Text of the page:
All the features are normalized by line 511 to 513 in, which is a critical step. Otherwise, classifier may have some bias toward to the features with higher weights.

1.3. How to train a classifier

I randomly select 20% of images for testing and others for training, and a linear SVM is used as classifier (see line 520 to 531 in

1.4 Sliding Window Search

For this SVM-based approach, I use two scales of the search window (64x64 and 128x128, see line 41) and search only between [400, 656] in y axis (see line 32 in I choose 75% overlap for the search windows in each scale (see line 314 in

For every window, the SVM classifier is used to predict whether it contains a car nor not. If yes, save this window (see line 361 to 366 in In the end, a list of windows contains detected cars are obtianed.

alt text

1.5 Create a heat map of detected vehicles

After obtained a list of windows which may contain cars, a function named generate_heatmap (in line 565 in is used to generate a heatmap. Then a threshold is used to filter out the false positives.

heatmap heatmap

1.6 Image vs Video implementation

For image, we could directly use the result from the filtered heatmap to create a bounding box of the detected vehicle.

For video, we could further utilize neighbouring frames to filter out the false positives, as well as to smooth the position of bounding box.

  • Accumulate the heatmap for N previous frame.
  • Apply weights to N previous frames: smaller weights for older frames (line 398 to 399 in
  • I then apply threshold and use scipy.ndimage.measurements.label() to identify individual blobs in the heatmap.
  • I then assume each blob corresponded to a vehicle and constructe bounding boxes to cover the area of each blob detected.

Example of test image

alt text

2. Neural Network Approach (YOLO) contains the code for the yolo pipeline.

YOLO is an object detection pipeline baesd on Neural Network. Contrast to prior work on object detection with classifiers to perform detection, YOLO frame object detection as a regression problem to spatially separated bounding boxes and associated class probabilities. A single neural network predicts bounding boxes and class probabilities directly from full images in one evaluation. Since the whole detection pipeline is a single network, it can be optimized end-to-end directly on detection performance.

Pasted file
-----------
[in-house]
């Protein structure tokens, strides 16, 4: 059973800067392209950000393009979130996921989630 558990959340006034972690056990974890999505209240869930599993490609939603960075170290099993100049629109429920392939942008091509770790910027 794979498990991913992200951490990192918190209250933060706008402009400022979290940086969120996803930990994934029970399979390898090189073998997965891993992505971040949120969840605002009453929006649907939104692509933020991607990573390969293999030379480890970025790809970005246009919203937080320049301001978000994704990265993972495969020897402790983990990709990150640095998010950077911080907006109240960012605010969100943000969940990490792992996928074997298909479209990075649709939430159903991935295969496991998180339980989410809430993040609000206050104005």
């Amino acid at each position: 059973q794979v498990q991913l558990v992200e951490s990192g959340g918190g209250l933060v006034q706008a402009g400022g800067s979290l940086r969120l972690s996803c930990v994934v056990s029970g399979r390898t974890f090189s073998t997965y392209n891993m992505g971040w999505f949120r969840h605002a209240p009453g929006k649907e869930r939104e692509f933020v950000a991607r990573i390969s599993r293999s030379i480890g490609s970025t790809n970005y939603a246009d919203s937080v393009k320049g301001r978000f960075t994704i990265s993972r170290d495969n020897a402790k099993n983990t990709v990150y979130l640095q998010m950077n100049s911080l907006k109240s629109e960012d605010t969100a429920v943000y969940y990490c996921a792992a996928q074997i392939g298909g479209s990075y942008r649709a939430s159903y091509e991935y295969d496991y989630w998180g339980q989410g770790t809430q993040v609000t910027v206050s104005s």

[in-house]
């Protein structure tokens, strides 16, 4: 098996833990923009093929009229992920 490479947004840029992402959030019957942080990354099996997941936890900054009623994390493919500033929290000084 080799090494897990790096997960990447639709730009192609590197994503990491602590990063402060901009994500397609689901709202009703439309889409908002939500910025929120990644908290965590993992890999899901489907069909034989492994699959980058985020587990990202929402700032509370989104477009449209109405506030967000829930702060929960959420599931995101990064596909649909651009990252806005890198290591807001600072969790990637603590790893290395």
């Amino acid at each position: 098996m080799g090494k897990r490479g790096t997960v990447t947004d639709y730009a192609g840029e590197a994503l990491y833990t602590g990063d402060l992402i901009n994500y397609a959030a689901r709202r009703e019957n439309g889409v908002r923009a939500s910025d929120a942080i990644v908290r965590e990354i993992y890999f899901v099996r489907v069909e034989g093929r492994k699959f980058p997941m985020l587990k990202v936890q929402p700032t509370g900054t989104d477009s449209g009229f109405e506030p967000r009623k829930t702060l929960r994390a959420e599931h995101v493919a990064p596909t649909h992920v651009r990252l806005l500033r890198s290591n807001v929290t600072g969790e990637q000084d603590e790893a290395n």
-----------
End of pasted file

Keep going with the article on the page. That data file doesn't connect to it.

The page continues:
alt text

Steps to use the YOLO for detection:

  • resize input image to 448x448
  • run a single convolutional network on the image
  • threshold the resulting detections by the model’s confidence

alt text is modified and integrated based on this tensorflow implementation of YOLO. Since the "car" is known to YOLO, I use the precomputed weights directly and apply to the entire input frame.

Example of test image

alt text


For the SVM based approach, the accuray is good, but the speed (2 fps) is an problem due to the fact of sliding window approach is time consuming! We could use image downsampling, multi-threads, or GPU processing to improve the speed. But, there are probably a lot engineering work need to be done to make it running real-time. Also, in this application, I limit the vertical searching range to control the number of searching windows, as well as avoid some false positives (e.g. cars on the tree).

For YOLO based approach, it achieves real-time and the accuracy are quite satisfactory. Only in some cases, it may failure to detect the small car thumbnail in distance. My intuition is that the original input image is in resolution of 1280x720, and it needs to be downscaled to 448x448, so the car in distance will be tiny and probably quite distorted in the downscaled image (448x448). In order to correctly identify the car in distance, we might need to either crop the image instead of directly downscaling it, or retrain the network.


Created vehicle detection pipeline with two approaches: (1) deep neural networks (YOLO framework) and (2) support vector machines ( OpenCV + HOG).